Okay here’s how I motivate myself– to write a book, do the dishes or go to Africa. It’s super simple. All goods things are simple. Complicated things can be good too, but not necessarily. A rectangle is not a square but a square is a rectangle. Like the song, “Waves” by Mr. Probz or anything by the Black Keys. It’s. Fucking. Simple.
There’re two main ways.
Strategy #1. This approach is best for one-time tasks, not training for a marathon. It works for getting annoying things done.
This is also a more effective strategy if you are ADD, lazy, scatterbrained, or have feminine tendencies of thinking/doing multiple things at once. If you are focused, type A or a man, skip to strategy #2.
So. I am a child. How do you do get kids to do things? The old magical bribe. Why does it work? It’s motivation and it’s simple.
Here’s how it works. It’s my day off and the last thing I want to do are these things:
1.) clean the kitchen 2.) do laundry 3.) vacuum or 4.) make dinner. Sigh.
So I bribe myself.
But first I have to identify what I DO want to do.
I want to have a cocktail. I want to look at Instagram and I want read my book. Dammit. It’s my day off.
Alright, so if you clean the kitchen then you can have a drink, I tell myself. Work, reward.
And after my drink, I’m feeling a little happier! Starting the laundry is less of a big deal. Plus, when I’m done I get to lose myself in the glorious lives of other people who are not doing laundry. They’re diving cenotes in Oaxaca and flying helicopters over the Avatar-inspired hanging mountains of China. Okay. When I’m done traveling the world, I’ll fire up the vacuum. And then I’ll get to read my book! Yay. So you get the idea. The important thing is to start. Four annoying chores is debilitating if you’re exhausted. But just one? I could do just one. Reward with some dopamine. And bite off another chunk.
Here’s the other main way.
Strategy # 2
This is better for bigger projects. Longer term projects. Heroic feats of dedication! Or just de-cluttering the entire house.
This is also for people with more masuline, focused approaches to tasks. Type A’s, The Holy Organized Human with a detailed calendar on their phones and matching colorful folders for– never mind. I’m jealous. Sometimes my calendar leads me to “events” at dark houses on the wrong day. Let’s just say I’m not the most organized person. But even for an air sign scatterbrained feminine multi-tasker and thinker, this works for me.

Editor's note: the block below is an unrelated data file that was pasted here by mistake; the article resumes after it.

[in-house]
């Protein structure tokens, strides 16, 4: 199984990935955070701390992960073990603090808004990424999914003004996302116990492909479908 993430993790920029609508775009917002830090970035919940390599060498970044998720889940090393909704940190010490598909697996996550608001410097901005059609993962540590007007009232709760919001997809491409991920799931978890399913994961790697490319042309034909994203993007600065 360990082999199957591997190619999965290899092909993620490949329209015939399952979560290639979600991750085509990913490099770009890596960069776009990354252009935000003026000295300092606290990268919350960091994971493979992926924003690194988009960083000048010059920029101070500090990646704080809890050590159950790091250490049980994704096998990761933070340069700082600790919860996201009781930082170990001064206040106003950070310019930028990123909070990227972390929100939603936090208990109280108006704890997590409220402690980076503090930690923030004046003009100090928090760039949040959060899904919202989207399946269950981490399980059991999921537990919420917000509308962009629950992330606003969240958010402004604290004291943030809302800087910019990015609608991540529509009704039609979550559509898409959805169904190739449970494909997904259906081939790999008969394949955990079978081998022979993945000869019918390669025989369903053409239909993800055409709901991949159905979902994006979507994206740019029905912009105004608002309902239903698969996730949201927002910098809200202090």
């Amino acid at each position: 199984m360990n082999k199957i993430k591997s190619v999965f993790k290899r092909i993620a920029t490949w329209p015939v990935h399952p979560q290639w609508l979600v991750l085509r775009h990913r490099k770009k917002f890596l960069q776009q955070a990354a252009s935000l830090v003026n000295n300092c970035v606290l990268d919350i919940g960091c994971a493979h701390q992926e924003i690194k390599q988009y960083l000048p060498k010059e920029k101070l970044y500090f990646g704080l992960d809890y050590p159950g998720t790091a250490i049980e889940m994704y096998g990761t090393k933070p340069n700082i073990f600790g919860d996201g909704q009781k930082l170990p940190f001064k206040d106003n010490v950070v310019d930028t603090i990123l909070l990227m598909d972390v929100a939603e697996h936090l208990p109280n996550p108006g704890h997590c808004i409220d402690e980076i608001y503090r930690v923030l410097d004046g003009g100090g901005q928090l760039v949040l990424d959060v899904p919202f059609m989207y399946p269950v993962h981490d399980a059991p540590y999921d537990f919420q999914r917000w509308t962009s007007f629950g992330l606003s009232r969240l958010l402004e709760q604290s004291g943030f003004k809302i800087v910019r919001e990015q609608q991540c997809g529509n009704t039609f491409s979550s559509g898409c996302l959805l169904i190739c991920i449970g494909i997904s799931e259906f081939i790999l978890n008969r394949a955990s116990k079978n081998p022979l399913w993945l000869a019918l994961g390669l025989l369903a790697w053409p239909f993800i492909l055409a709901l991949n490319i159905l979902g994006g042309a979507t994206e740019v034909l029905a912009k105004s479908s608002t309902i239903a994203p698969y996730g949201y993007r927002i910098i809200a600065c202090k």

REGULARLY scheduled time.
Schedule time that’s concrete and real and the expectations are clear. No hiding here.
Speaking of which, that’s my ass.
Yeah, committed time. A schedule for your project. Not an imaginary one, but one programmed into your phone. 10-11 am Mondays, repeat every week, this is my hour for painting. Finishing the back deck. Sorting through the towering pile of my grandmother’s things.
Give yourself the kind of commitment you give to your mechanic or yoga teacher or babysitter or girlfriend. You commit, you stick, you do it. But this time it’s for you. For your goals and aspirations. That’s certainly more worthy than any outside commitment, but it has been a challenge to give the gift of commitment to myself.
And when I do, glorious things happen.
I wrote a book with Ivy Kaller you can find on Amazon.com called Method Writing With the Collective Underground.
It has five star reviews and the sweet blessings of Rebecca Walker and Amy Pulitzer of the Pulitzer Prize. We wrote it by agreeing to work together every Monday from 3-5. That’s it. The motivation comes from the container. I know I have to do it and when, and I know it will soon be over.
Ivy and I didn’t miss a Monday. We chatted and gossiped for a few minutes and then we went to work. At 5 pm, we stopped. No guilt, no pressure. Just work. It’s only two hours. After a few months, we were astonishingly…done.
But the schedule has to be realistic. If we planned on meeting every week from 12-6pm, I would have died. This is my you have to be kidding face.
My brain would have started smoking. We would have fucked off. Instead, two hours once a week was enough to save up the energy and aim it like a bullet at our project.
So what are you doing to motivate yourself? Have either of these strategies worked for you? Drop me a line and let me know your thoughts.